This paper concerns public health crises today—the problem of opioid prescription access and related abuse. Inspired by Case and Deaton’s seminal work on increasing mortality among white Americans with lower education, this paper explores the relationship between opioid prescribing and local economic factors.
We examined the association between county-level socioeconomic factors (median household income, unemployment rate, Gini index) and opioid prescribing.
We used the complete 2014 Medicare enrollment and part D drug prescription data from the Center for Medicare and Medicaid Services to study opioid prescriptions of disabled Medicare beneficiaries without record of cancer treatment, palliative care, or end-of-life care.
We summarized the demographic and geographic variation, and investigated how the local economic environment, measured by county median household income, unemployment rate, Gini index, and urban-rural classification correlated with various measures of individual opioid prescriptions. Measures included number of filled opioid prescriptions, total days’ supply, average morphine milligram equivalent (MME)/day, and annual total MME dosage. To assess the robustness of the results, we controlled for individual and other county characteristics, used multiple estimation methods including linear least squares, logistic regression, and Tobit regression.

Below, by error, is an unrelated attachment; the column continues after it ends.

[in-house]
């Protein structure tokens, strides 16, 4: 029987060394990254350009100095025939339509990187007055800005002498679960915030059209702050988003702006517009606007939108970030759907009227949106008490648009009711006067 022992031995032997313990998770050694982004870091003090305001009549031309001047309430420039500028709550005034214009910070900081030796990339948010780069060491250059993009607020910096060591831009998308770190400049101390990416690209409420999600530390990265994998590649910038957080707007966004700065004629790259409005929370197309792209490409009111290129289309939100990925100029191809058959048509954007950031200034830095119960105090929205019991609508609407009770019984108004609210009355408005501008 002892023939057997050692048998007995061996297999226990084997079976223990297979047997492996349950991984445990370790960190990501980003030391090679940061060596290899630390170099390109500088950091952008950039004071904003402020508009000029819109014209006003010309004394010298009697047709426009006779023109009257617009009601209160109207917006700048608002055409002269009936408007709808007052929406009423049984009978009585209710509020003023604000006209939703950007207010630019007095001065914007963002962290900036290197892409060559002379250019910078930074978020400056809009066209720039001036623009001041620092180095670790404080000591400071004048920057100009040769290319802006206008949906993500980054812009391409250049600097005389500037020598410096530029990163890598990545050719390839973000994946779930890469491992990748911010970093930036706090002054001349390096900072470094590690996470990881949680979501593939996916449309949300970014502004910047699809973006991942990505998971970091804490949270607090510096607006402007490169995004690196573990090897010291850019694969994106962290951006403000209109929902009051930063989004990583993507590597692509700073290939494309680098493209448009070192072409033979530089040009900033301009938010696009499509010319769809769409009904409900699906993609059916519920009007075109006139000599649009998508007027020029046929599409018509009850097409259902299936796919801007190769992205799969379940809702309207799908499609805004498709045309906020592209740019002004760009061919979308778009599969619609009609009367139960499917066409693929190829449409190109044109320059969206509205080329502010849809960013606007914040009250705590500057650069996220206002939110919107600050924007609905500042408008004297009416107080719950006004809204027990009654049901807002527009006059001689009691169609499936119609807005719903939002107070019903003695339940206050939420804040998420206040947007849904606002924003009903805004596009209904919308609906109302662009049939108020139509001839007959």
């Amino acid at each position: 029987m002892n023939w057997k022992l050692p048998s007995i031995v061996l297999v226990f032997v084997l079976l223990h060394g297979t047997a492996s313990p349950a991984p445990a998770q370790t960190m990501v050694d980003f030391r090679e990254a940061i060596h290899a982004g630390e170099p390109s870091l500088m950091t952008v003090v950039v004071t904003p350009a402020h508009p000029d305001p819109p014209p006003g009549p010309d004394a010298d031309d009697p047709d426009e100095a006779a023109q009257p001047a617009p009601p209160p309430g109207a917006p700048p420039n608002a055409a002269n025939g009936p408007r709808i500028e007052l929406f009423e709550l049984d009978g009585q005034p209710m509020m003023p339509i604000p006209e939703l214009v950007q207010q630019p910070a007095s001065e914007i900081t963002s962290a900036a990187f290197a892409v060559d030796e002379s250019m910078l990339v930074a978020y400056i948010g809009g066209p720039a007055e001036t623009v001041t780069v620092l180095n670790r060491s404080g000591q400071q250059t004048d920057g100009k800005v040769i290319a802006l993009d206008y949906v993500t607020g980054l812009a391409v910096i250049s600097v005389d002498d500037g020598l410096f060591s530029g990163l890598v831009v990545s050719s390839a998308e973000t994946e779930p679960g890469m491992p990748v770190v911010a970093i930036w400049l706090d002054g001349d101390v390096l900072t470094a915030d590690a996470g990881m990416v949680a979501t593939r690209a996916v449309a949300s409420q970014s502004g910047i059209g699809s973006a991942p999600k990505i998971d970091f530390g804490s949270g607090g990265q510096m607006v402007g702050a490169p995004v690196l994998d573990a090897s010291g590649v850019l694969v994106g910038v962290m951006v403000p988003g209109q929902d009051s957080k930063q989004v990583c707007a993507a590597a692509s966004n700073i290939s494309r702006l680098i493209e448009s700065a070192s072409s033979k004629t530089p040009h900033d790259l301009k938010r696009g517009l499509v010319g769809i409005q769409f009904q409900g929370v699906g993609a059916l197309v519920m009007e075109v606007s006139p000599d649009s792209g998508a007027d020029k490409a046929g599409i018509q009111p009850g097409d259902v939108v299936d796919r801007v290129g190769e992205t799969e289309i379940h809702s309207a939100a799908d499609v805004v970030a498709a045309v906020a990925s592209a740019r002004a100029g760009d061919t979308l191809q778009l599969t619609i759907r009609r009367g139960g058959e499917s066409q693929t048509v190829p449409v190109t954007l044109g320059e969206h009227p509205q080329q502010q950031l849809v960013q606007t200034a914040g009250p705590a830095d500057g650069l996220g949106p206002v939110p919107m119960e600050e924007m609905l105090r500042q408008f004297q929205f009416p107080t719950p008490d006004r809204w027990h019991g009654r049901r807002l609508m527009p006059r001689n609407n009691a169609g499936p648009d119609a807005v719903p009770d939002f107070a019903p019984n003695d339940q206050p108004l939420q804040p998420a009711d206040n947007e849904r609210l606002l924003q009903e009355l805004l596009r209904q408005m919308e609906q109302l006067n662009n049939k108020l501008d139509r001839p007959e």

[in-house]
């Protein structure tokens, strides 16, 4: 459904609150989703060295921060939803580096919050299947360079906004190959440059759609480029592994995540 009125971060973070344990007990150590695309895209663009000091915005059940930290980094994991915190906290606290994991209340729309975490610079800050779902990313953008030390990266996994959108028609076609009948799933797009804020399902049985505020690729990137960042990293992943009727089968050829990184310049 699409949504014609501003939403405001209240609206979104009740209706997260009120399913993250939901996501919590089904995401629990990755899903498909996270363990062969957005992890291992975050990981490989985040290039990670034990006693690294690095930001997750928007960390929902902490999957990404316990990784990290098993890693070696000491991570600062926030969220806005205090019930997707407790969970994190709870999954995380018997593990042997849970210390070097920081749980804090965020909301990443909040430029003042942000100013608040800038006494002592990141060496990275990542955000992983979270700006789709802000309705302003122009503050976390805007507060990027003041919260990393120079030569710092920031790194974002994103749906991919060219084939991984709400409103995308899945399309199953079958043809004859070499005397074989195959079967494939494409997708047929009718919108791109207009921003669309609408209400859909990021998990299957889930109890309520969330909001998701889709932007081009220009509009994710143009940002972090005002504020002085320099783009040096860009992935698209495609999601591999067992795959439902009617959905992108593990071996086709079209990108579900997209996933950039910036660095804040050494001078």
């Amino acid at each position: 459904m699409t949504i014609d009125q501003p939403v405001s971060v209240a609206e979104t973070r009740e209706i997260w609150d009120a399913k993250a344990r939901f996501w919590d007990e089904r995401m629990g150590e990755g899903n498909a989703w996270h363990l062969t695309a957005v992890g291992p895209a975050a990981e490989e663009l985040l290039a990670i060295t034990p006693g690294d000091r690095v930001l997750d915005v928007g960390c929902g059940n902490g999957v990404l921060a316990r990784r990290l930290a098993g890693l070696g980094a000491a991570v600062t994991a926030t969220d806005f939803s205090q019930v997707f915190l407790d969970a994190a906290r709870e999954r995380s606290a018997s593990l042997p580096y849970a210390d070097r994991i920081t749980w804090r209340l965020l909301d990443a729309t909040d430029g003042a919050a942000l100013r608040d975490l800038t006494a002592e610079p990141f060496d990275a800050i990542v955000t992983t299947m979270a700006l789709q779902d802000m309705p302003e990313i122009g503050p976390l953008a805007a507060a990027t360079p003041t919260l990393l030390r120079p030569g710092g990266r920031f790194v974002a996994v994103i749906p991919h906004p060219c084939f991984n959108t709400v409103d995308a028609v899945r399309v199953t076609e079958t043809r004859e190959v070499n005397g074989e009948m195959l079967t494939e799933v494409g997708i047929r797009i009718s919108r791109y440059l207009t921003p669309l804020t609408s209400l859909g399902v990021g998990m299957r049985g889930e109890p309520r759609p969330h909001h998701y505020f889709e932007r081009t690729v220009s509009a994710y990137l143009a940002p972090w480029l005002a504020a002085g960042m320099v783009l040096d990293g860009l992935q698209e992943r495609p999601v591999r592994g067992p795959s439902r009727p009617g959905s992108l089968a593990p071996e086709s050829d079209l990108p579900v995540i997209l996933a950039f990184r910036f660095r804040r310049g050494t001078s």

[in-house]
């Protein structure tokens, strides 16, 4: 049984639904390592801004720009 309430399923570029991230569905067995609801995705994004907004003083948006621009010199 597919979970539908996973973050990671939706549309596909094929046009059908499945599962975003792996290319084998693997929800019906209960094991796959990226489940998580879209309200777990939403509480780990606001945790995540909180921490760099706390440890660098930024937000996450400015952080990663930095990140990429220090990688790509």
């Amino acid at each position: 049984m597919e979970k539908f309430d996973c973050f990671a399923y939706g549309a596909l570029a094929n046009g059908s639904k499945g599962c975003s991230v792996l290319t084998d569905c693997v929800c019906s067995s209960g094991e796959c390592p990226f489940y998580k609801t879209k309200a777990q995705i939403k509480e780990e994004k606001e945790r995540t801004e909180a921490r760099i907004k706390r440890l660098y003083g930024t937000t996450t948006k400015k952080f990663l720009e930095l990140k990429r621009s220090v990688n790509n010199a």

Lower county median household income, higher unemployment rates, and less income inequality were consistently associated with more and higher MME opioid prescriptions among disabled Medicare beneficiaries. Geographically, we found that the urban-rural divide was not gradual and that beneficiaries in large central metro counties were less likely to have an opioid prescription than those living in other areas.
*Health Care Cost Institute, Washington, DC
†Nanjing Audit University, Nanjing, China
‡Stanford University, Stanford, CA
§Centers for Disease Control and Prevention, Atlanta, GA
The opinions and conclusions are those of the authors and do not necessarily represent the official position of the Centers for Disease Control and Prevention (CDC), Health Care Cost Institute, and Stanford University.
The authors declare no conflict of interest.
Reprints: Ning Neil Yu, PhD, Rural Education Action Program (REAP), Freeman Spogli Institute for International Studies (FSI), Stanford University, 616 Serra Street, Stanford, CA 94305-6055. E-mail: firstname.lastname@example.org.